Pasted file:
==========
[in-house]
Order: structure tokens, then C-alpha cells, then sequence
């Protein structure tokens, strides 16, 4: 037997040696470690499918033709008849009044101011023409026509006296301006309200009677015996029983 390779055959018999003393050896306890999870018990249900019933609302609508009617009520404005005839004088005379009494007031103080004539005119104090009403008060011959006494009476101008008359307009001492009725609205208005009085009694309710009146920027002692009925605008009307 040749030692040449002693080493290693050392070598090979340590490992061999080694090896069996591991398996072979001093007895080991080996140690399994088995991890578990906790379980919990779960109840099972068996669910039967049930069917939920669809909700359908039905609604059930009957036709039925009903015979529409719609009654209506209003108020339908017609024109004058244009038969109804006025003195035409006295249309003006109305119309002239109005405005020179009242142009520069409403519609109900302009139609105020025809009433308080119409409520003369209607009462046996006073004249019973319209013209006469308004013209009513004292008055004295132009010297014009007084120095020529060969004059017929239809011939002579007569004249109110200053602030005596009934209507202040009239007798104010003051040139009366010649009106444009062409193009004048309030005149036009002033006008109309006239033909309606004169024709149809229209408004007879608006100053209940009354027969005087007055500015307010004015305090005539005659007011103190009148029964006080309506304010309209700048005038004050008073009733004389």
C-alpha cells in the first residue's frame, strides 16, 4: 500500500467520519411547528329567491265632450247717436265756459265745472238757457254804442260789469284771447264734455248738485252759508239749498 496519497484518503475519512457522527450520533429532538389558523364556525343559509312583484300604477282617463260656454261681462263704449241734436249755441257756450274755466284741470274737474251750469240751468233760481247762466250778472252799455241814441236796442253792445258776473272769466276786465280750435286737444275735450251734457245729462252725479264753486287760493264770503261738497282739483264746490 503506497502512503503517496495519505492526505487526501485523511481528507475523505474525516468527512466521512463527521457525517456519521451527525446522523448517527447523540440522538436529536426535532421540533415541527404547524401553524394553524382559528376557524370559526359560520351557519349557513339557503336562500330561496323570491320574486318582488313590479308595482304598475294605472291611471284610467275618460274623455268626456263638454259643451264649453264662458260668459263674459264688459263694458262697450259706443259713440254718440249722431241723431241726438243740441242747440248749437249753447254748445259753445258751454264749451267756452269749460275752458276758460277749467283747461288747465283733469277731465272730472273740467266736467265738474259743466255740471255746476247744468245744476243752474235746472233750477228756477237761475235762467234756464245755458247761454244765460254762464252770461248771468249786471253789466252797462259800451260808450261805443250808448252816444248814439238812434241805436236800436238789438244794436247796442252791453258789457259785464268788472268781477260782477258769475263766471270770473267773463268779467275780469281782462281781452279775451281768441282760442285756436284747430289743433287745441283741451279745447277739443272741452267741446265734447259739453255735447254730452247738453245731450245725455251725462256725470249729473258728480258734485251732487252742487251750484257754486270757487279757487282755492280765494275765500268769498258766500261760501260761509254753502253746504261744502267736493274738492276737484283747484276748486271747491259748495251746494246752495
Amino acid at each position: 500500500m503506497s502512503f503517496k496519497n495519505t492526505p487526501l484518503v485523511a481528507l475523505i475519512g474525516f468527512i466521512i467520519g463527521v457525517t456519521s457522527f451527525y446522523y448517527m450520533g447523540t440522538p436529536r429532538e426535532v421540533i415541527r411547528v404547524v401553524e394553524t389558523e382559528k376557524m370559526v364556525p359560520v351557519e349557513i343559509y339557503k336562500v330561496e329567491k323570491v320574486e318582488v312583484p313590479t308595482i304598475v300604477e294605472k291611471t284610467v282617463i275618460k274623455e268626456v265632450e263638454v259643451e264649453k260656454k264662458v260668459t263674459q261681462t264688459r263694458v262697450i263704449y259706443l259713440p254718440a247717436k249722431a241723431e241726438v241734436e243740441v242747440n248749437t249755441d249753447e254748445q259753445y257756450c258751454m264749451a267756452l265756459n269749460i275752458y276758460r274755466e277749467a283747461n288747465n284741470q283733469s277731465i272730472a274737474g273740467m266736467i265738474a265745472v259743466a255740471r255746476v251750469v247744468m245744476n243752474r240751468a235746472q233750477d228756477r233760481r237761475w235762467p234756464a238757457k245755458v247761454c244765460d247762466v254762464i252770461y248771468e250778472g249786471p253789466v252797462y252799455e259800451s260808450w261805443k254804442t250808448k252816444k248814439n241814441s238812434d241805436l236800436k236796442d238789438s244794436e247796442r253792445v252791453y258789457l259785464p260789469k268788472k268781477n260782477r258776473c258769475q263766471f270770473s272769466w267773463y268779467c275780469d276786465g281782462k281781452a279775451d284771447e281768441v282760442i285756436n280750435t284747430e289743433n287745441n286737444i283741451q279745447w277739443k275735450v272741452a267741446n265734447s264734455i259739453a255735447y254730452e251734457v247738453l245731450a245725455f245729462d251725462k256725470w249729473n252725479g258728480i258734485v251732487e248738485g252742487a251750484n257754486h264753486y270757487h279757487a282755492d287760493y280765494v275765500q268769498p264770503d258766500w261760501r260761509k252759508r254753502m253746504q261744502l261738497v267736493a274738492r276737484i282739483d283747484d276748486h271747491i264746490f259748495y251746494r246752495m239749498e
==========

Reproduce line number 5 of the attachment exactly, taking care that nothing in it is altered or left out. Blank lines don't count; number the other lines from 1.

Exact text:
Amino acid at each position: 500500500m503506497s502512503f503517496k496519497n495519505t492526505p487526501l484518503v485523511a481528507l475523505i475519512g474525516f468527512i466521512i467520519g463527521v457525517t456519521s457522527f451527525y446522523y448517527m450520533g447523540t440522538p436529536r429532538e426535532v421540533i415541527r411547528v404547524v401553524e394553524t389558523e382559528k376557524m370559526v364556525p359560520v351557519e349557513i343559509y339557503k336562500v330561496e329567491k323570491v320574486e318582488v312583484p313590479t308595482i304598475v300604477e294605472k291611471t284610467v282617463i275618460k274623455e268626456v265632450e263638454v259643451e264649453k260656454k264662458v260668459t263674459q261681462t264688459r263694458v262697450i263704449y259706443l259713440p254718440a247717436k249722431a241723431e241726438v241734436e243740441v242747440n248749437t249755441d249753447e254748445q259753445y257756450c258751454m264749451a267756452l265756459n269749460i275752458y276758460r274755466e277749467a283747461n288747465n284741470q283733469s277731465i272730472a274737474g273740467m266736467i265738474a265745472v259743466a255740471r255746476v251750469v247744468m245744476n243752474r240751468a235746472q233750477d228756477r233760481r237761475w235762467p234756464a238757457k245755458v247761454c244765460d247762466v254762464i252770461y248771468e250778472g249786471p253789466v252797462y252799455e259800451s260808450w261805443k254804442t250808448k252816444k248814439n241814441s238812434d241805436l236800436k236796442d238789438s244794436e247796442r253792445v252791453y258789457l259785464p260789469k268788472k268781477n260782477r258776473c258769475q263766471f270770473s272769466w267773463y268779467c275780469d276786465g281782462k281781452a279775451d284771447e281768441v282760442i285756436n280750435t284747430e289743433n287745441n286737444i283741451q279745447w277739443k275735450v272741452a267741446n265734447s264734455i259739453a255735447y254730452e251734457v247738453l245731450a245725455f245729462d251725462k256725470w249729473n252725479g258728480i258734485v251732487e248738485g252742487a251750484n257754486h264753486y270757487h279757487a282755492d287760493y280765494v275765500q268769498p264770503d258766500w261760501r260761509k252759508r254753502m253746504q261744502l261738497v267736493a274738492r276737484i282739483d283747484d276748486h271747491i264746490f259748495y251746494r246752495m239749498e